Siete obispos, cinco de los cuales rehusaron autorizar los ritos y dos de los cinco que firmaron la declaración de la IX Provincia, dijeron el 28 de junio que acatarían la Resolución B012 si era aprobada.

“De aprobarse la propuesta que tenemos ante nosotros, confiaríamos en caridad las congregaciones que no lean la Sagrada Escritura de esta manera al cuidado de otros obispos en la Iglesia Episcopal con quienes nos mantenemos unidos en el bautismo”, escribieron. “Si bien no podemos respaldar todos los aspectos de esta propuesta, agradeceríamos si nos ayuda a seguir contendiendo unos con otros por la verdad [y] en amor dentro de un solo cuerpo”.

ProvenzanoMcConnell y Knisely encomiaron esa promesa. Dijeron, además, “puesto que los Cánones de la Iglesia dicen que la Convención General puede fijar normas y condiciones para ritos de uso experimental, las normas y condiciones que se especifican en esta resolución tienen por extensión fuerza canónica. Todos los obispos están obligados a aceptar esas normas y condiciones, conforme al derecho canónico. Creemos que ellos las defenderán si las impugnan”.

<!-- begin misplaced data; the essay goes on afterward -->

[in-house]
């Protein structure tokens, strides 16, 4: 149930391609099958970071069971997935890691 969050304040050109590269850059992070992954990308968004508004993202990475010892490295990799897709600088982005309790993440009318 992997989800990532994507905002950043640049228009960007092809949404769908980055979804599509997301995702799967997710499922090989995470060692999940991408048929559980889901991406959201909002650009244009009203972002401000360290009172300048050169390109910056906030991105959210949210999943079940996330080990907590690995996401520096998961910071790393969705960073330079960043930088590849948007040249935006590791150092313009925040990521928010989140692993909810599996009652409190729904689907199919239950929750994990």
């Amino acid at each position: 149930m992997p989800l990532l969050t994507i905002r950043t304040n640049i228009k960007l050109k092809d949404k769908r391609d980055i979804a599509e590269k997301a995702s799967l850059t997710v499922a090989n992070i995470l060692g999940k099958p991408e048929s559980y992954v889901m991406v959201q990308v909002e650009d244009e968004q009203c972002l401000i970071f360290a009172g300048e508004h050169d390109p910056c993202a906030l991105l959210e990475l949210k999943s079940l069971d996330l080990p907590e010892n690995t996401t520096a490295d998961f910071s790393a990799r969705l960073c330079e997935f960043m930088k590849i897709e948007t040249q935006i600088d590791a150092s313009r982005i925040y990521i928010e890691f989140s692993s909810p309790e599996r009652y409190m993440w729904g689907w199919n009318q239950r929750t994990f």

Los obispos proponentes afirman en su comunicado de prensa que su propuesta “les permite a los conservadores florecer dentro de las estructuras de la Iglesia Episcopal, pero no a expensas de congregaciones progresistas en diócesis conservadoras. Si bien a primera vista puede sonar innecesariamente complejo, es una ‘vía intermedia’que les da sitio a todos en una misma Iglesia”.

– La Rda. Mary Frances Schjonberg es redactora principal y reportera de Episcopal News Service. Traducción de Vicente Echerri.

La Convención General se prepara para conversaciones expansivas sobre racismo y reparación racial

Mon, 07/02/2018 - 5:52am

El Rdo. Paul Walker, rector de la iglesia episcopal de Cristo en Charlottesville, conversa con el obispo primado Michael Curry frente a la estatua del general Robert E. Lee en septiembre pasado. La estatua está cubierta con una lona en tanto el municipio enfrenta los desafíos a su decisión de quitar el monumento al general confederado. Foto de David Paulsen/ENS.